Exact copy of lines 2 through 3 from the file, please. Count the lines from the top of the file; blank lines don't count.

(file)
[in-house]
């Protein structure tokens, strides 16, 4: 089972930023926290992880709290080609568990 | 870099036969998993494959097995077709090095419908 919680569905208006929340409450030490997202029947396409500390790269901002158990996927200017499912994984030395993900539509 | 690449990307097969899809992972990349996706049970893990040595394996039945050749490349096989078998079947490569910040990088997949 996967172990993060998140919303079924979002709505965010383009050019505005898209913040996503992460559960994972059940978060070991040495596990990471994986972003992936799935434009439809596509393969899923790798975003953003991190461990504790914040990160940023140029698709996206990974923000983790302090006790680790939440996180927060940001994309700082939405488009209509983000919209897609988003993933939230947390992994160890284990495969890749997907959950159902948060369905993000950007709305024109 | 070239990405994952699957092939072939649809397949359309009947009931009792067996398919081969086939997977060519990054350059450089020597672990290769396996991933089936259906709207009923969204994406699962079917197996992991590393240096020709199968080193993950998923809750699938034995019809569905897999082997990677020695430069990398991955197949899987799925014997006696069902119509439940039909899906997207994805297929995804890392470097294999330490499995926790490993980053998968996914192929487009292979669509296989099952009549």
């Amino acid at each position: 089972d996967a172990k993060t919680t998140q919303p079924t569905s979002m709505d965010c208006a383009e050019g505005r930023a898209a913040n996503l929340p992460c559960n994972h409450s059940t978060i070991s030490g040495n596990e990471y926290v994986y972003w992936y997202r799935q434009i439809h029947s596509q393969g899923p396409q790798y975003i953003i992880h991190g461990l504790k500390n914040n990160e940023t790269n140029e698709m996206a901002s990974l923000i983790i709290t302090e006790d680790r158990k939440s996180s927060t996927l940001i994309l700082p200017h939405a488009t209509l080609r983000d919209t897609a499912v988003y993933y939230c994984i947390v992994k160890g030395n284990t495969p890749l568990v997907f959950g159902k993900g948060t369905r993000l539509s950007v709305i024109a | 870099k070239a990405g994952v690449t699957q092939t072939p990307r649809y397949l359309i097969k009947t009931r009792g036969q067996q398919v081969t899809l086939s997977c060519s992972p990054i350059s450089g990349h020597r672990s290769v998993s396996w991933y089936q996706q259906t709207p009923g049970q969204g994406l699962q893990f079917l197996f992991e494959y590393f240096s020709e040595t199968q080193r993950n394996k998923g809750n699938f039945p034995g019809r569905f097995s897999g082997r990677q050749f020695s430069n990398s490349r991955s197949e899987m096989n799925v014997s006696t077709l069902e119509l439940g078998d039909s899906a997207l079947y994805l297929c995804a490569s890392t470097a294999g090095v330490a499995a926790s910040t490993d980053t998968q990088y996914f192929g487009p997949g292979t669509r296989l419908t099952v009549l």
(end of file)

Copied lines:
């Protein structure tokens, strides 16, 4: 089972930023926290992880709290080609568990 | 870099036969998993494959097995077709090095419908 919680569905208006929340409450030490997202029947396409500390790269901002158990996927200017499912994984030395993900539509 | 690449990307097969899809992972990349996706049970893990040595394996039945050749490349096989078998079947490569910040990088997949 996967172990993060998140919303079924979002709505965010383009050019505005898209913040996503992460559960994972059940978060070991040495596990990471994986972003992936799935434009439809596509393969899923790798975003953003991190461990504790914040990160940023140029698709996206990974923000983790302090006790680790939440996180927060940001994309700082939405488009209509983000919209897609988003993933939230947390992994160890284990495969890749997907959950159902948060369905993000950007709305024109 | 070239990405994952699957092939072939649809397949359309009947009931009792067996398919081969086939997977060519990054350059450089020597672990290769396996991933089936259906709207009923969204994406699962079917197996992991590393240096020709199968080193993950998923809750699938034995019809569905897999082997990677020695430069990398991955197949899987799925014997006696069902119509439940039909899906997207994805297929995804890392470097294999330490499995926790490993980053998968996914192929487009292979669509296989099952009549």
């Amino acid at each position: 089972d996967a172990k993060t919680t998140q919303p079924t569905s979002m709505d965010c208006a383009e050019g505005r930023a898209a913040n996503l929340p992460c559960n994972h409450s059940t978060i070991s030490g040495n596990e990471y926290v994986y972003w992936y997202r799935q434009i439809h029947s596509q393969g899923p396409q790798y975003i953003i992880h991190g461990l504790k500390n914040n990160e940023t790269n140029e698709m996206a901002s990974l923000i983790i709290t302090e006790d680790r158990k939440s996180s927060t996927l940001i994309l700082p200017h939405a488009t209509l080609r983000d919209t897609a499912v988003y993933y939230c994984i947390v992994k160890g030395n284990t495969p890749l568990v997907f959950g159902k993900g948060t369905r993000l539509s950007v709305i024109a | 870099k070239a990405g994952v690449t699957q092939t072939p990307r649809y397949l359309i097969k009947t009931r009792g036969q067996q398919v081969t899809l086939s997977c060519s992972p990054i350059s450089g990349h020597r672990s290769v998993s396996w991933y089936q996706q259906t709207p009923g049970q969204g994406l699962q893990f079917l197996f992991e494959y590393f240096s020709e040595t199968q080193r993950n394996k998923g809750n699938f039945p034995g019809r569905f097995s897999g082997r990677q050749f020695s430069n990398s490349r991955s197949e899987m096989n799925v014997s006696t077709l069902e119509l439940g078998d039909s899906a997207l079947y994805l297929c995804a490569s890392t470097a294999g090095v330490a499995a926790s910040t490993d980053t998968q990088y996914f192929g487009p997949g292979t669509r296989l419908t099952v009549l």